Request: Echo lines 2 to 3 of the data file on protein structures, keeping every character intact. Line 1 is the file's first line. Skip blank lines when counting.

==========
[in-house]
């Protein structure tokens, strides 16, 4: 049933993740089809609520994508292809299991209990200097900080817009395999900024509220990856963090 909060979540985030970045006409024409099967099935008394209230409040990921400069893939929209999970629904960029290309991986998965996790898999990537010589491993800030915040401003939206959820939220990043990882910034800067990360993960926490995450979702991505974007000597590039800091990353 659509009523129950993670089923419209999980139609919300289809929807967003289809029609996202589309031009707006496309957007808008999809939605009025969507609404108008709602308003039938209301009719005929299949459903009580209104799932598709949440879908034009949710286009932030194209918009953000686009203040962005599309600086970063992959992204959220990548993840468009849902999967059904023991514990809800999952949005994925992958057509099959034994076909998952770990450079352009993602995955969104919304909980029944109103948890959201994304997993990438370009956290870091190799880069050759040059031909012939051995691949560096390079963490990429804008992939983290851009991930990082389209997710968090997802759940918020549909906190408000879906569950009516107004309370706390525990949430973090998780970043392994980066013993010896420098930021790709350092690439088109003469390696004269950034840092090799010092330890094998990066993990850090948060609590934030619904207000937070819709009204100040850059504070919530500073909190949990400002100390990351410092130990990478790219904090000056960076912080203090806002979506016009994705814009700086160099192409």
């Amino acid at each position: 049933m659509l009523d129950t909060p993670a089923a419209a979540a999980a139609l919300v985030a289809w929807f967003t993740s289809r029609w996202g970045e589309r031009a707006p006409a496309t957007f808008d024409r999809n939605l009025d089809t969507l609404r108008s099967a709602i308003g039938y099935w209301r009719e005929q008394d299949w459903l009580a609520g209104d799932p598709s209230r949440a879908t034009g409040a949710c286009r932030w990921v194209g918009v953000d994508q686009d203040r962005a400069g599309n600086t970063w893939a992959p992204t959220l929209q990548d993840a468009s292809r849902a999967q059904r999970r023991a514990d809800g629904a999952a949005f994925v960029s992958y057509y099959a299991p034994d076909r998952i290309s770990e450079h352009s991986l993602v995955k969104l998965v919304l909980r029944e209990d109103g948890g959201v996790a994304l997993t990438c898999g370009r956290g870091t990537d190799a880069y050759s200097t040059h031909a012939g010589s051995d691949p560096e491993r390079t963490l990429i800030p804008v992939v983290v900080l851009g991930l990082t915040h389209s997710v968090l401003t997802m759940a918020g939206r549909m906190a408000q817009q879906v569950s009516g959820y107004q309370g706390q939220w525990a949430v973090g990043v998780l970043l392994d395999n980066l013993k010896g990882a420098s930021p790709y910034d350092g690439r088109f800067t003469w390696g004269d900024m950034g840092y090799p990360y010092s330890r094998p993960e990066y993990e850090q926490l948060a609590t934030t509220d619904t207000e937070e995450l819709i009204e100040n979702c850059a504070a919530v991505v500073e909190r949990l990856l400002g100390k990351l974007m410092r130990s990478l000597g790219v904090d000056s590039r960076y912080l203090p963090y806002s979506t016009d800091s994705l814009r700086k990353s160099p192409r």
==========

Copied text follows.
């Protein structure tokens, strides 16, 4: 049933993740089809609520994508292809299991209990200097900080817009395999900024509220990856963090 909060979540985030970045006409024409099967099935008394209230409040990921400069893939929209999970629904960029290309991986998965996790898999990537010589491993800030915040401003939206959820939220990043990882910034800067990360993960926490995450979702991505974007000597590039800091990353 659509009523129950993670089923419209999980139609919300289809929807967003289809029609996202589309031009707006496309957007808008999809939605009025969507609404108008709602308003039938209301009719005929299949459903009580209104799932598709949440879908034009949710286009932030194209918009953000686009203040962005599309600086970063992959992204959220990548993840468009849902999967059904023991514990809800999952949005994925992958057509099959034994076909998952770990450079352009993602995955969104919304909980029944109103948890959201994304997993990438370009956290870091190799880069050759040059031909012939051995691949560096390079963490990429804008992939983290851009991930990082389209997710968090997802759940918020549909906190408000879906569950009516107004309370706390525990949430973090998780970043392994980066013993010896420098930021790709350092690439088109003469390696004269950034840092090799010092330890094998990066993990850090948060609590934030619904207000937070819709009204100040850059504070919530500073909190949990400002100390990351410092130990990478790219904090000056960076912080203090806002979506016009994705814009700086160099192409």
């Amino acid at each position: 049933m659509l009523d129950t909060p993670a089923a419209a979540a999980a139609l919300v985030a289809w929807f967003t993740s289809r029609w996202g970045e589309r031009a707006p006409a496309t957007f808008d024409r999809n939605l009025d089809t969507l609404r108008s099967a709602i308003g039938y099935w209301r009719e005929q008394d299949w459903l009580a609520g209104d799932p598709s209230r949440a879908t034009g409040a949710c286009r932030w990921v194209g918009v953000d994508q686009d203040r962005a400069g599309n600086t970063w893939a992959p992204t959220l929209q990548d993840a468009s292809r849902a999967q059904r999970r023991a514990d809800g629904a999952a949005f994925v960029s992958y057509y099959a299991p034994d076909r998952i290309s770990e450079h352009s991986l993602v995955k969104l998965v919304l909980r029944e209990d109103g948890g959201v996790a994304l997993t990438c898999g370009r956290g870091t990537d190799a880069y050759s200097t040059h031909a012939g010589s051995d691949p560096e491993r390079t963490l990429i800030p804008v992939v983290v900080l851009g991930l990082t915040h389209s997710v968090l401003t997802m759940a918020g939206r549909m906190a408000q817009q879906v569950s009516g959820y107004q309370g706390q939220w525990a949430v973090g990043v998780l970043l392994d395999n980066l013993k010896g990882a420098s930021p790709y910034d350092g690439r088109f800067t003469w390696g004269d900024m950034g840092y090799p990360y010092s330890r094998p993960e990066y993990e850090q926490l948060a609590t934030t509220d619904t207000e937070e995450l819709i009204e100040n979702c850059a504070a919530v991505v500073e909190r949990l990856l400002g100390k990351l974007m410092r130990s990478l000597g790219v904090d000056s590039r960076y912080l203090p963090y806002s979506t016009d800091s994705l814009r700086k990353s160099p192409r």